: News

Filed Under:

Med Students Learn The Stories Behind The Stats

Play associated audio

By Rebecca Sheir

There are roughly 11,000 homeless people in the D.C. area. But students at Georgetown Medical School are learning the stories behind the statistics.

David Pirtles story goes like this. He developed schizophrenia in his late twenties, and wound up on the streets of D.C., until he was arrested for stealing smoked salmon from a museum gift shop. And it was the greatest day of my life because it was the first time that anybody realized that I needed help, he says.

Pirtle recently spoke to a classroom full of first-year med students at Georgetown. It's part of a new program to teach future doctors like Sanna Ronkainen about the different populations they might one day serve.

"D.C. does have such a large homeless population," Ronkainen notes. "And we see a lot of statistics, or we see people sitting on the street but you don't talk to them? So I think its been good to put a face on a concept."

Homeless advocates say Georgetown is the first medical school to use this kind of curriculum to bring the two groups face to face.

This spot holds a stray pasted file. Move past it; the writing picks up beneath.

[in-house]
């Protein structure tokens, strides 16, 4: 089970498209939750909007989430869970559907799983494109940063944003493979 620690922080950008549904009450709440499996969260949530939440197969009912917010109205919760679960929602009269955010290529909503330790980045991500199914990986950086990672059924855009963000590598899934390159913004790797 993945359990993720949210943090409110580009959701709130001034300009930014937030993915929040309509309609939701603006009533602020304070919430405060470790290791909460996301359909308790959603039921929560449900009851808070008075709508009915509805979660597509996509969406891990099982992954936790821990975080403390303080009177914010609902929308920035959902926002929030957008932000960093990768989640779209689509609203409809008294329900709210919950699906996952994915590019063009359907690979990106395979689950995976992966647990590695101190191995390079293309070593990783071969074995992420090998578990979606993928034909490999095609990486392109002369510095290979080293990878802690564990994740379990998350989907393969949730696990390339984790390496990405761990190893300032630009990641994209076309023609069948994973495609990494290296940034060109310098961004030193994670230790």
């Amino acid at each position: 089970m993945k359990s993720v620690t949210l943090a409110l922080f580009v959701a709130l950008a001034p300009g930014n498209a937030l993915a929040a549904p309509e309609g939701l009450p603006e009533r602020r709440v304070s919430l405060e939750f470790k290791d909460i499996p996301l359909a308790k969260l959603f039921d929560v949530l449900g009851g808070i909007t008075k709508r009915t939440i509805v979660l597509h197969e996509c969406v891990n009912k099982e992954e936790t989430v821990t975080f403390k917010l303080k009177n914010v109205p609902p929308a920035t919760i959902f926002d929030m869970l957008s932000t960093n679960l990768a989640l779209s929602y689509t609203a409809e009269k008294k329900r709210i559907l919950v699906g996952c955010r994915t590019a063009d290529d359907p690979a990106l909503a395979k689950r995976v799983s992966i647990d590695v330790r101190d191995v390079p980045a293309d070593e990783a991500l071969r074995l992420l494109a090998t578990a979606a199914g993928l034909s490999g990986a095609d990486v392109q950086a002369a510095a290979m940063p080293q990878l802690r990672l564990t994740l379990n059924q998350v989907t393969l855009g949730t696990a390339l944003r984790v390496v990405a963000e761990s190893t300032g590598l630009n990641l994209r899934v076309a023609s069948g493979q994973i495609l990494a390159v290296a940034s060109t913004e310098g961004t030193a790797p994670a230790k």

NPR

How Mike Birbiglia Applies 'Yes, And ...' To Improv And Beyond

Birbiglia's new film follows a fictional New York improv troupe. Don't Think Twice explores the tension between personal ambition and being an "endlessly generous" team player.
NPR

Scraped, Splattered — But Silent No More. Finally, The Dinner Plate Gets Its Say

Instagram is the Internet's semi-obsessive, borderline-creepy love letter to food. But behind every great meal is a plate doing a pretty-OK job. So a comedian made an Instagram to celebrate plates.
NPR

Post Republican Convention Wrap-Up: Did The Party Make Progress On Unity?

The Republican National Convention wrapped up on Thursday. Ron Elving was there, and tells NPR's Scott Simon about the ups and downs of the four day meeting.
NPR

Making The Cloud Green: Tech Firms Push For Renewable Energy Sources

Few people can demand what kind of electricity they get. But Microsoft and Facebook, which operate huge, power-hungry data centers, are trying to green up the electricity grid with their buying power.

Leave a Comment

Help keep the conversation civil. Please refer to our Terms of Use and Code of Conduct before posting your comments.